Born: 1937, Lvov, Poland
Describes moving to London after the liberation and the discovery of her Jewish heritage [Interview: 2003]
Well we moved to London in 1948 from Poland. We arrived in February. And at that time I was still under the impression that I was Christian, that I was Catholic. And I started corresponding with my friends, I missed my friends, you know the girlfriends in Busko. And I think it must have been Passover. We were staying with relatives and they weren't particularly observant but they did observe the major holidays and Passover was a special holiday and we were living with my mother's uncle and aunt and he conducted the Seder. He had a marvelous voice and it was really quite a performance. So I think it must have been at that time...some...that it became important to tell me that I was Jewish. And my mother I think consulted with the people at the school. I started school right away. I didn't know any English, but they put me in the class and they put a little English girl in charge of me. Her name was Eleanor Smith, very nice little girl, and, you know I just cried because I didn't even know how, what to ask or anything. In any case, I learned very fast, I mean there was no going back. So they suggested that I should know that I'm Jewish. So my mother told me that I'm Jewish but I don't remember. I remember where was it. It was in my aunt and uncle's apartment, but I don't remember the actual, I don't actually remember the actual telling of it, although my aunt has refreshed my memory about it. And so I think that I'm beginning to remember a little bit but in any case I had a nervous breakdown. And apparently I was just uncontrollably upset about it because I felt that everything that had happened to us, this was the last thing that I needed. Here I was in a foreign country. I didn't know the language. I didn't have friends. The relatives we lived with were elderly and rather stern and very unhappy. They'd had their own tragedies and now they were stuck with my mother and me on top of it. Money was tight and so we were living in these circumstances and to find this out, I just, just couldn't take it. I just said, "No, this can't be." And finally I sort of came out of it. And there was no help. There was no support groups. There was no...nobody was interested. Nobody came forward. We didn't even know and if we asked and nobody really believed. And so we didn't talk. You really had to do everything on your own. And so I don't know how, but somehow, my mother, my aunt and myself, we worked this through because I seemed to be able to get myself together and go ahead. And so she, she does say that it was a terrible thing, a terrible scene.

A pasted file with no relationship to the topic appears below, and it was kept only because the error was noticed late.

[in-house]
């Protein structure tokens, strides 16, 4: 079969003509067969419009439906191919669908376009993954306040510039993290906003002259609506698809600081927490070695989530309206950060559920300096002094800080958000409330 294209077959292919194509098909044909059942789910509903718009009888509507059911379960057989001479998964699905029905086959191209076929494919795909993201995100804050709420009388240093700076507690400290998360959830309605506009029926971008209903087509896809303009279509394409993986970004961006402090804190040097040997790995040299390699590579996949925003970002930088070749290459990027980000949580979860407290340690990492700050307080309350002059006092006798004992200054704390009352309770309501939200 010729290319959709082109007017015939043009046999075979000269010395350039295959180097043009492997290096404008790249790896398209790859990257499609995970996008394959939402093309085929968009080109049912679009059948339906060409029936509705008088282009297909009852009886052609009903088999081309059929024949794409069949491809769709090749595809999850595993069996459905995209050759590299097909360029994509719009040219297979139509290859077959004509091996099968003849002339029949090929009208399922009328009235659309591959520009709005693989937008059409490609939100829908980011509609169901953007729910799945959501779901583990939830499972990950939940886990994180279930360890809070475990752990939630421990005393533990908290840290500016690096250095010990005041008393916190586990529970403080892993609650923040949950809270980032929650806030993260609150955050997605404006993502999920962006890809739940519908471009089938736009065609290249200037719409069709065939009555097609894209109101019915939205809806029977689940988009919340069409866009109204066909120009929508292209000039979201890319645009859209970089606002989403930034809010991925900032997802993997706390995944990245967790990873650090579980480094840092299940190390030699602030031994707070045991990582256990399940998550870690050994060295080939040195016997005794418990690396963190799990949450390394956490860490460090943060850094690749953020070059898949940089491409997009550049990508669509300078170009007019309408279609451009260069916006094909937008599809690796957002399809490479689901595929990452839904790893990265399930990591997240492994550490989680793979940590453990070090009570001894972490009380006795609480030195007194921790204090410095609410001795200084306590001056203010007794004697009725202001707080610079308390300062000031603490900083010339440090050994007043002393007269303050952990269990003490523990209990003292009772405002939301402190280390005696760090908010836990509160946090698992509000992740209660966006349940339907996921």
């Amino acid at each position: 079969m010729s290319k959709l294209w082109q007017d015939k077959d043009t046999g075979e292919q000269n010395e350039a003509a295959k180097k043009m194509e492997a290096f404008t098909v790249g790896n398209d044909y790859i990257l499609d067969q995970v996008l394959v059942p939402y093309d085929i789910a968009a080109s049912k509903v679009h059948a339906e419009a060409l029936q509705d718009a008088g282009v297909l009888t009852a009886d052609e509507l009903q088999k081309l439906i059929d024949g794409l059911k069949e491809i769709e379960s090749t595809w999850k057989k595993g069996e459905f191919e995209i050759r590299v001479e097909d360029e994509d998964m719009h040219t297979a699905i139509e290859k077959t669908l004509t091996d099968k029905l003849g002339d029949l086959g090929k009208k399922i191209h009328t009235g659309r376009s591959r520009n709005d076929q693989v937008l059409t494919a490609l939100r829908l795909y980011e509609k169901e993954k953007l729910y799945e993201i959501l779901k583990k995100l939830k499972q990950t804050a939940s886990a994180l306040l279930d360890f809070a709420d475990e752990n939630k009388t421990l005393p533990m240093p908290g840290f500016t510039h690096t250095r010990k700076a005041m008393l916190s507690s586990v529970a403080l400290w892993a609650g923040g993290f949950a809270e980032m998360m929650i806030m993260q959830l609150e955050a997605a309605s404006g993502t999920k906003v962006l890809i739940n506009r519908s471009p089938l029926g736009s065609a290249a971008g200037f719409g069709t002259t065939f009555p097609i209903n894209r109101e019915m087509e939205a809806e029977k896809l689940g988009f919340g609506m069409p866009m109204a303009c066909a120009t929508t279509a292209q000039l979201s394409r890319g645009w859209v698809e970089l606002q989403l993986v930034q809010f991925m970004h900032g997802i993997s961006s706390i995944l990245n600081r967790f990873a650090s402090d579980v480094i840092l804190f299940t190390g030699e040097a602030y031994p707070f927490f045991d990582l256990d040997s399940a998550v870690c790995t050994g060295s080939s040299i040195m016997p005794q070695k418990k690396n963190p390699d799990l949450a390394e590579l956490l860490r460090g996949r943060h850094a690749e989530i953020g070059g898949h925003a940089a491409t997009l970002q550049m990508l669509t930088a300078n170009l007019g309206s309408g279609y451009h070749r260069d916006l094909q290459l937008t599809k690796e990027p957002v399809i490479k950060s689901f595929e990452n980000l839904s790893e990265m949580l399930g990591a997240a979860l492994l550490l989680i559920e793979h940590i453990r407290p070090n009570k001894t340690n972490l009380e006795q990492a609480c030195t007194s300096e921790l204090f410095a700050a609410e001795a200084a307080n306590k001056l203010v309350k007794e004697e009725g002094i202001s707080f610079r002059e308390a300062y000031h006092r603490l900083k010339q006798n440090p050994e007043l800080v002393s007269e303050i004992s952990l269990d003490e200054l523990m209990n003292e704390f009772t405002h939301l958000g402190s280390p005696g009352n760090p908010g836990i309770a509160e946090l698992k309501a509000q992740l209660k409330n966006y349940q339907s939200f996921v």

Sophie was born Selma Schwarzwald to parents Daniel and Laura in the industrial city of Lvov, two years before Germany invaded Poland. Daniel was a successful businessman who exported timber and Laura had studied economics. The Germans occupied Lvov in 1941. After her father's disappearance on her fifth birthday in 1941, Sophie and her mother procured false names and papers and moved to a small town called Busko-Zdroj. They became practicing Catholics to hide their identities. Sophie gradually forgot that she was Jewish. It was not until after their liberation and move to London that Sophie learned the truth about her past.
US Holocaust Memorial Museum